Tuesday, February 14, 2012

Ben Okri: Capturing the Living Reality of Life, Spirit, and Community

Saturday 28 January at 10:30 at the Adolfo Mejía Theater in Cartagena, Ben Okri spoke to Rosy Boycott about his work.

1991 winner of the Booker Prize for his novel The Famished Road, Nigerian writer Ben Okri had been scheduled to speak at an event that the British Council had organized for English language educators. The event ended up being cancelled because not enough teachers registered (Information publicizing the event was not even sent to her school, said Sally). Okri's presentation to the general public at the Adolfo Mejía theater, the largest venue used by the Hay Festival in Cartagena, sounded as if it had been prepared for an audience of young people.

Okri began by looking at the question of why societies need writers. "Authors, as artists, let us step back and look at the whole picture… They show us things about ourselves that we didn't know existed." Writers, he says "keep us connected to the long story of humanity." "Authors are not about finding answers, but rather for holding a mirror up to society." A writer's work can enter the "common consciousness," contributing to the forging of identity. He notes that a country that forbids writers from working or publishing is a country that is at war with itself

Okri discussed different forms of writing. Poetry, he says, is pure, natural response to life; it is a way of "apprehending life" in words. The short story is a more indirect and formulated format. An essay is a form of reflection or meditation. Reflecting on his own creative process, Okri says that when he starts writing he does not know where the story is going to lead him, "You discover where you are going by getting there." Writing drafts represents the process of discovering what you are trying to say, he adds.

Okri talked about his life. Born in Minna, Nigeria, he moved to London with his family at age 1.5 because his father had won a scholarship to study law. At age seven, his family decided to return to Nigeria. His father had already gone ahead to pave the way for the family. Ben did not want to go to that strange African country; he wanted to stay with his mates. His mother said that she understood his feelings, but that she would appreciate it if he would accompany her to the ship. Young Ben agreed to his mother's request. He boarded the ship and was enjoying the tour of the facilities "when suddenly his mother realized that they had cast off and set sail." It took him years to forgive his mother, he said. Their return to the country in 1967 was inauspiciously timed, coinciding with the start of the Nigerian-Biafran War.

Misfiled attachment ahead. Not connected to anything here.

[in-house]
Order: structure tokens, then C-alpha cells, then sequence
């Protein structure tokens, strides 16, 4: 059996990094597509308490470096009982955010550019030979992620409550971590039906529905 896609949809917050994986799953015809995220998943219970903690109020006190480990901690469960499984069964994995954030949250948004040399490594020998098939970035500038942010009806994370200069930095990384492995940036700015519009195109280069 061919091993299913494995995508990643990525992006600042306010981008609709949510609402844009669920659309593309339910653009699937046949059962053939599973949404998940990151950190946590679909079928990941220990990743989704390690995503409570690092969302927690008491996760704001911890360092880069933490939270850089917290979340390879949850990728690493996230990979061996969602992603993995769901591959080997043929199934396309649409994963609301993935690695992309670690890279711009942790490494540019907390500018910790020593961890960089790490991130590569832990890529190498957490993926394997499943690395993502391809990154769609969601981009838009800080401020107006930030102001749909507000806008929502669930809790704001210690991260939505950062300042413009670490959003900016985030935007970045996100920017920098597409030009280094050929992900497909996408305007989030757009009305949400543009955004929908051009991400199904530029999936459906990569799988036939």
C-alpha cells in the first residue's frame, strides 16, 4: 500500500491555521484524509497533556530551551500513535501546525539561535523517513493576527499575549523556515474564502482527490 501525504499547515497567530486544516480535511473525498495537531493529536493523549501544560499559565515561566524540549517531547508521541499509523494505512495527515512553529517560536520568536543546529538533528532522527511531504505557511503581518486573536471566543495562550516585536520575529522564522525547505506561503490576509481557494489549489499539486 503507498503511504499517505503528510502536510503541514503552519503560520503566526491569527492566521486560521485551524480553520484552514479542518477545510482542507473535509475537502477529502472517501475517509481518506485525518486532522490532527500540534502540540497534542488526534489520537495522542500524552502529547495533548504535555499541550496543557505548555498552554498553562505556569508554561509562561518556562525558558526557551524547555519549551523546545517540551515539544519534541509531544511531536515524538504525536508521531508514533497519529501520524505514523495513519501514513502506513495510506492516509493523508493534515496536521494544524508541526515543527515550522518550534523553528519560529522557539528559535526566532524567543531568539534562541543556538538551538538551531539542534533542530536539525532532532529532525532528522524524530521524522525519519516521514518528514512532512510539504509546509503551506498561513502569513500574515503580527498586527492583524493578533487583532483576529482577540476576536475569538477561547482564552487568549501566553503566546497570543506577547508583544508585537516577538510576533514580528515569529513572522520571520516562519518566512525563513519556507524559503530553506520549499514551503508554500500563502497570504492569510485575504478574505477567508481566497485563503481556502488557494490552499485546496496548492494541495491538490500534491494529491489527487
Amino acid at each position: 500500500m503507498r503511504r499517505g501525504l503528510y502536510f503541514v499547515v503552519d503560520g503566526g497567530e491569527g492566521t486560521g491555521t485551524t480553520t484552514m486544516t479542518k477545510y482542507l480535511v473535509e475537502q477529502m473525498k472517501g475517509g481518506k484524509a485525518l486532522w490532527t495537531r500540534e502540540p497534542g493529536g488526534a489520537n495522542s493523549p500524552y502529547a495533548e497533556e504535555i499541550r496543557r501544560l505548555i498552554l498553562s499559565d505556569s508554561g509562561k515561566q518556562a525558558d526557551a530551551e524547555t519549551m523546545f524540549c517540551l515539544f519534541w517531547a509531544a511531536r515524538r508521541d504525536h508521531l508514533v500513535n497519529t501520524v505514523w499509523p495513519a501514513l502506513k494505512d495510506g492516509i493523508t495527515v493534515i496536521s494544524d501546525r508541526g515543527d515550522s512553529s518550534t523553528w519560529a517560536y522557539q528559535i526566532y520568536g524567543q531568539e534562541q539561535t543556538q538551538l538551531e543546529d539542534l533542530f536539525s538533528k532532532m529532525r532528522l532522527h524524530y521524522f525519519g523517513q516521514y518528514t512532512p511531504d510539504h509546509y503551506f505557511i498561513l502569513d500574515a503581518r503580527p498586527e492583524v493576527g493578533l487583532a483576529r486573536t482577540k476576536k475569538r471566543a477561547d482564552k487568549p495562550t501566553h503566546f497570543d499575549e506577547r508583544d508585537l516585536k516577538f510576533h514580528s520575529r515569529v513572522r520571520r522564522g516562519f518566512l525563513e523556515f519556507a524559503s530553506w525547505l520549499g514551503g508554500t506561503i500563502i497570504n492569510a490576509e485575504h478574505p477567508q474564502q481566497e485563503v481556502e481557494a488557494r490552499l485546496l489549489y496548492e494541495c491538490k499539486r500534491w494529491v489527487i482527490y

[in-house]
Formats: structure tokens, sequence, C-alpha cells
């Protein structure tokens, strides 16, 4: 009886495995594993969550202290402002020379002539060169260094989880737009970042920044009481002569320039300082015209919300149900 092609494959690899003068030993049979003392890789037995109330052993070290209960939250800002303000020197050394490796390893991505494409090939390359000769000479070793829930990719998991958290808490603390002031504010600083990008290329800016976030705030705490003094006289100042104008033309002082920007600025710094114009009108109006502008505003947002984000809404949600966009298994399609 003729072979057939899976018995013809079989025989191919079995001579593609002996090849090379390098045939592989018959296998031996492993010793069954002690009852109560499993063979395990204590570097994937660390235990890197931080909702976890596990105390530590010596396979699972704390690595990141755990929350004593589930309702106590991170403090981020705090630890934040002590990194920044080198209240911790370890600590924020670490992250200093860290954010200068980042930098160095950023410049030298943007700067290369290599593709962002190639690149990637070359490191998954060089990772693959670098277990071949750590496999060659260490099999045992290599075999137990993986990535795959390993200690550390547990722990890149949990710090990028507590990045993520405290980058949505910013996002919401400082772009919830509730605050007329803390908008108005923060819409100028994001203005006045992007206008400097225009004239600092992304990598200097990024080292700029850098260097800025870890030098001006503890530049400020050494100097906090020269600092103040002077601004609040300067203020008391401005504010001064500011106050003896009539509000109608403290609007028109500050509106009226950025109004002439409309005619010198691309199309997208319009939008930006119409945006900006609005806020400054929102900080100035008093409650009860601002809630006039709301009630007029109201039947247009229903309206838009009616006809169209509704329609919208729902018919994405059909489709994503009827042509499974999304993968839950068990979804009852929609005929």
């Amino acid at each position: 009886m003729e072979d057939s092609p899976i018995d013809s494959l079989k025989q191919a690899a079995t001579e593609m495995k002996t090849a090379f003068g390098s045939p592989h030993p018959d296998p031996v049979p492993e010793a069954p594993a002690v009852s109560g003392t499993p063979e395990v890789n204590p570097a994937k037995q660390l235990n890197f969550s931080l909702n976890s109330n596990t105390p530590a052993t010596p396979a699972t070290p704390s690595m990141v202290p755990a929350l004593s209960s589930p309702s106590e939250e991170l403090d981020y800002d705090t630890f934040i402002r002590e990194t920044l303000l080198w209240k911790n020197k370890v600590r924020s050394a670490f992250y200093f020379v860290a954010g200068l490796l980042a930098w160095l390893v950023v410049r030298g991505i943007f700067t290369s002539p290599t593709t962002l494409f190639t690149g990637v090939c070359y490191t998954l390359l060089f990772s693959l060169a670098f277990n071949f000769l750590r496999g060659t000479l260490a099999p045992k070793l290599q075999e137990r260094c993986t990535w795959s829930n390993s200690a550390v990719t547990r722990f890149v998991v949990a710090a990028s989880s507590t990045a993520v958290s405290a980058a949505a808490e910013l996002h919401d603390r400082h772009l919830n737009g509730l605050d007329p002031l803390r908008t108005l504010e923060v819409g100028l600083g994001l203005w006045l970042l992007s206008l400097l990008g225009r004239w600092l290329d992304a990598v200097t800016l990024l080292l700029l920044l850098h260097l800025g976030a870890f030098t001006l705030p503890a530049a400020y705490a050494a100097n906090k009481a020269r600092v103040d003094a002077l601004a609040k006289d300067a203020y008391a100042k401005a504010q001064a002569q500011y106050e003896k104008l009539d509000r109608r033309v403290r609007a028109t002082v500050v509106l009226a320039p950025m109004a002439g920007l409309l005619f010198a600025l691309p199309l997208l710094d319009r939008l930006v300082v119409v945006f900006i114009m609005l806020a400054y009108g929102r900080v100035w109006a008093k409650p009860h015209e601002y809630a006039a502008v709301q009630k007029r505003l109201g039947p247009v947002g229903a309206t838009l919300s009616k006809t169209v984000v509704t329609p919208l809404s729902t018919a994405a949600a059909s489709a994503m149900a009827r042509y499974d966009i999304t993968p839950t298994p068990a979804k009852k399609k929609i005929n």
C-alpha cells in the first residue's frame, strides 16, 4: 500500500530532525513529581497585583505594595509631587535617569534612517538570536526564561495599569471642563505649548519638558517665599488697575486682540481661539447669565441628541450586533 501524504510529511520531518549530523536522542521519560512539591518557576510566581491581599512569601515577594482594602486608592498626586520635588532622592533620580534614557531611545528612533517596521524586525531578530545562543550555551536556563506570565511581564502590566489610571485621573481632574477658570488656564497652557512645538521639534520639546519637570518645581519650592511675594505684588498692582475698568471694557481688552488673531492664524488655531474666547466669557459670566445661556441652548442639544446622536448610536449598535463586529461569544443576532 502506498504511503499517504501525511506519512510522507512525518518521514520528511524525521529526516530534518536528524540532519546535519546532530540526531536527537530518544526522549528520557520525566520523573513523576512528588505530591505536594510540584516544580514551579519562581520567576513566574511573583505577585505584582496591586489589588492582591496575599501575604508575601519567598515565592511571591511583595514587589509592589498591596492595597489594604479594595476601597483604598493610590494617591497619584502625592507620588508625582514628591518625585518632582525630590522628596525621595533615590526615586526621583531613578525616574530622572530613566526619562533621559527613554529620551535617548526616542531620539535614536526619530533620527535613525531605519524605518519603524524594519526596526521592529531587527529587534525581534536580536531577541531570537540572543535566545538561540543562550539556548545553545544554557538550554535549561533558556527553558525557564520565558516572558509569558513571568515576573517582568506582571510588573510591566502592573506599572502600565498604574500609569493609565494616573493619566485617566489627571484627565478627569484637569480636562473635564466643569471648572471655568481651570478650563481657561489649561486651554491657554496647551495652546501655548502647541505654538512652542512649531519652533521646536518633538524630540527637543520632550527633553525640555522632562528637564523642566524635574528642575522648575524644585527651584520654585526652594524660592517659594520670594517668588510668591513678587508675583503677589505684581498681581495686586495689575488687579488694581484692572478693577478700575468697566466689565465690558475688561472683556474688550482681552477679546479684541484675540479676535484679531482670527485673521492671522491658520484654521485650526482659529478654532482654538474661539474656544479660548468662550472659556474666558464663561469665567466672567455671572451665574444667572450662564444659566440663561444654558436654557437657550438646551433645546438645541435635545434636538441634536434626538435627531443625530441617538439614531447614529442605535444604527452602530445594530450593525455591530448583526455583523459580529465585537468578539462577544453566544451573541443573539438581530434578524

The civil war divided ethnic clans and the family spent many years hiding their mother, who was an Igbo, a member of the rival minority in the area in which they lived. The war was brutal. Okri recalls seeing rivers of bodies, and witnessing acts of courage and cowardice. His mother was a major influence in Ben's life, fostering a love for story-telling: instead of telling him things directly, she would tell him a story.

While his mother represented the oral tradition, Okri's father introduced him to the world of books with the large collection he had brought back from England. Every day he instructed his son to dust the books, but warned him not to read them. The forbidden enticement was irresistible. In his early teens Okri began to devour the classics of English and world literature: Aesop's Fables, The Arabian Nights, Dickens, Shakespeare, Austin, Homer, Tolstoy, Dostoevsky, and so on.

Okri's early attempts at journalism did not meet with much success, so he tried his mother's approach of using stories to tell what he wanted to say. He quickly encountered the African dilemma of how to tell a story using a language that is foreign to the lives of the people. He struggled with the challenge of trying to capture the living reality of life, spirit, and community. He needed to find language, imagery and symbolism that would allow him to tell his stories without having to over-explain. In The Famished Road, Okri seized upon the iconographic image of the spirit-child who is born, sees the injustices of the world, doesn't like them, and dies. Over and over. The spirit child is the vehicle for Okri's story, allowing him to move between the world of the spirits and the living, and to create an African magical realism.

Okri ended with a reading of his 30-point prose poem "Healing the Africa in Us," which begins with the reflection: "Heart shaped Africa is the feeling center of the world. Continents are metaphors…" and goes on to explore how "We have to heal the Africa in us if we are going to be whole again." The piece is a bit long to reproduce here, but it may be viewed at http://lifeinmyyrs.blogspot.com/2011/09/another-post-on-ben-okri.html
I'm not convinced that it helped my find my inner Africa.

Is it too bad that the event for young people was cancelled because Ben Okri's presentation was both exotic and universal in his recounting of his personal history and the way he explained how authors harness their lives and feelings to share experiences through their writing. It was, however, disconcerting to listen to a presentation that had obviously been prepared for a different audience. In fact, as I did some research to double check a few factual details about his life, I encountered articles and interviews in which Okri makes the same points, pretty much verbatim. He has apparently been on the Hay Festival circuit since 2010. No wonder his presentation sounded rehearsed rather than fresh and spontaneous. Nonetheless, Ben Okri is a warm and engaging speaker, and it was enjoyable to hear him talk about his life and work.

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